17. The script will prompt you for the port to use for remote console sessions. The default is port 902. Press Enter to continue.

    18. The script will then provide a location to store VM files. You can store virtual disks on any Virtual Machine File System (VMFS) partition. The default is generally a safe choice. Press the Enter key to accept the suggested path. If necessary, the path will be created. You'll be prompted to select the default Yes answer. Press Enter to continue.

    19. Now, the install script will ask you for your 20-character serial number. Enter your validly licensed product key, and press Enter to continue. If you choose not to enter a serial number, the install will abort.

    20. You'll be presented with some registration suggestions; simply press Enter to complete the install.

    After the installation is complete, you can test the install by restarting the VMware service. At the CLI, run this: service vmware restart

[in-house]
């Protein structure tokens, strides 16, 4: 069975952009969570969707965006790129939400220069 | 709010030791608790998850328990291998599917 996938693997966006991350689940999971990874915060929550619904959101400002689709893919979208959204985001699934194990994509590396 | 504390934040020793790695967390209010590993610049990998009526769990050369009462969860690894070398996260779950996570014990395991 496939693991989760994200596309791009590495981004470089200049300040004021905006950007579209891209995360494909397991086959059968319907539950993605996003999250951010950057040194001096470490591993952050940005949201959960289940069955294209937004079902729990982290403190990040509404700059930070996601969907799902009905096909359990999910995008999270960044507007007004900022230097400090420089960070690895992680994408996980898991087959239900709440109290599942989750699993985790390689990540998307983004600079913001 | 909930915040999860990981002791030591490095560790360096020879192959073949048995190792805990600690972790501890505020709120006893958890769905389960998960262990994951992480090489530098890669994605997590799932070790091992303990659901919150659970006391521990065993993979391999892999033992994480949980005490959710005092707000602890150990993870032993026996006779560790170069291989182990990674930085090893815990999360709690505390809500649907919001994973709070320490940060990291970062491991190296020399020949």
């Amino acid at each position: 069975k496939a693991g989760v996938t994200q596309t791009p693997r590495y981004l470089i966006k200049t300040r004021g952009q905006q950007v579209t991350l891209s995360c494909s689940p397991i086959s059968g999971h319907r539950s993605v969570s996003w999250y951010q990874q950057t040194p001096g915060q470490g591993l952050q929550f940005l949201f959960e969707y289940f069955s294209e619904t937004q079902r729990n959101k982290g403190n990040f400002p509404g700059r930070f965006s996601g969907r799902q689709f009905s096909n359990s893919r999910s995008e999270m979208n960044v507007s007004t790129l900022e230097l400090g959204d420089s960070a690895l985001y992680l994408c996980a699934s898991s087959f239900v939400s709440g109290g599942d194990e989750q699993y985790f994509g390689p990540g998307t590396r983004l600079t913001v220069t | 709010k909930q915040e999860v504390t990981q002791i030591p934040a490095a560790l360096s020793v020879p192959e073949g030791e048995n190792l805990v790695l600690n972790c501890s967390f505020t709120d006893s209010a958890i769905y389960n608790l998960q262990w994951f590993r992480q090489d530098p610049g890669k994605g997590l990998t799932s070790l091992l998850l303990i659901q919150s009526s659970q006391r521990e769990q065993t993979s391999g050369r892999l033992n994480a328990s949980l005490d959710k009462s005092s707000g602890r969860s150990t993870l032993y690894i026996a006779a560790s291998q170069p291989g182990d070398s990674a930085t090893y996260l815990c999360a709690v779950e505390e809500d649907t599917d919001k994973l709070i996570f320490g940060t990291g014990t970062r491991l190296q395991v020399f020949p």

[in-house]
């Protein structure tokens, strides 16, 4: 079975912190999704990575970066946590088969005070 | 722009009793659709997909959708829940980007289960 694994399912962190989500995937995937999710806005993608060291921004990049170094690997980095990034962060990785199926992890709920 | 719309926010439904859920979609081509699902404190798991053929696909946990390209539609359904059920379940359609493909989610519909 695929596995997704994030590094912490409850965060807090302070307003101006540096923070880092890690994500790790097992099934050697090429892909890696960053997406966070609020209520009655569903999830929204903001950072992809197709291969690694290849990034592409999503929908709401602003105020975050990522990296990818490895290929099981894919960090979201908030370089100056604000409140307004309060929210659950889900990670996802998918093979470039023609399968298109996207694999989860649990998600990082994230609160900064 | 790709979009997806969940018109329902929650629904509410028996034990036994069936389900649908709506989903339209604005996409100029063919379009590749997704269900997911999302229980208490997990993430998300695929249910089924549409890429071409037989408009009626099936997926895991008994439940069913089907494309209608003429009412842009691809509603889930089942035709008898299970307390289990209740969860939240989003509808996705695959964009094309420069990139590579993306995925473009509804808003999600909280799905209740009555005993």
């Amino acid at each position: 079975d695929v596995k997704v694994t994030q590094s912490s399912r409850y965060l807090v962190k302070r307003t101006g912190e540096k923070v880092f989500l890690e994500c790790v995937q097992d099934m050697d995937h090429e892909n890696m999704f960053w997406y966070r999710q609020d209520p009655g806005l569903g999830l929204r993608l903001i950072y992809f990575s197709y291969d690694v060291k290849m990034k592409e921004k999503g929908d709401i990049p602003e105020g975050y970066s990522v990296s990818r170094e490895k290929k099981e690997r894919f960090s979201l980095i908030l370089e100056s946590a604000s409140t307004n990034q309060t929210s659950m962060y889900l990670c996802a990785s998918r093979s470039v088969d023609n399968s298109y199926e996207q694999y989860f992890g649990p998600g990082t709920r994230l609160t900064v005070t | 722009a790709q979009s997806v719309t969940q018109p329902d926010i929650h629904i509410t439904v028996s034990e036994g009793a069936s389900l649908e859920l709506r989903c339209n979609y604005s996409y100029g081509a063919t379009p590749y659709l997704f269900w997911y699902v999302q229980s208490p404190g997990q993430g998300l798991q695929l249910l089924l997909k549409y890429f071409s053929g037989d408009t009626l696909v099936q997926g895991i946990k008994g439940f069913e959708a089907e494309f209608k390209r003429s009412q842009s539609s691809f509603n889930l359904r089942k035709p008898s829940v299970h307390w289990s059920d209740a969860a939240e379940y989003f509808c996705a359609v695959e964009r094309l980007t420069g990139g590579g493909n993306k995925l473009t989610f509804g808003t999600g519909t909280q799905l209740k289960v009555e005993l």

The system should respond by stopping the GSX Server's services and then starting them. Upon the reinitialization of the services, an "OK" should appear at the end of the restart dialog box.

    Installing the TAR

    If your OS doesn't use RPMs, you'll need to use a TAR to install VMware for Linux. The following instructions are generally suitable for several versions of Linux, including Red Hat. However, please remember that your system path structure may vary, so make changes as necessary.

    1. Before installing the software, create a temporary directory for the installation TAR file: mkdir /tmp/vmlinux

    2. Next, copy the TAR file to the newly created temporary directory on your hard drive. Be sure your file paths correctly reflect the directories on your host system: cp VMware-.tar.gz /tmp/vmlinux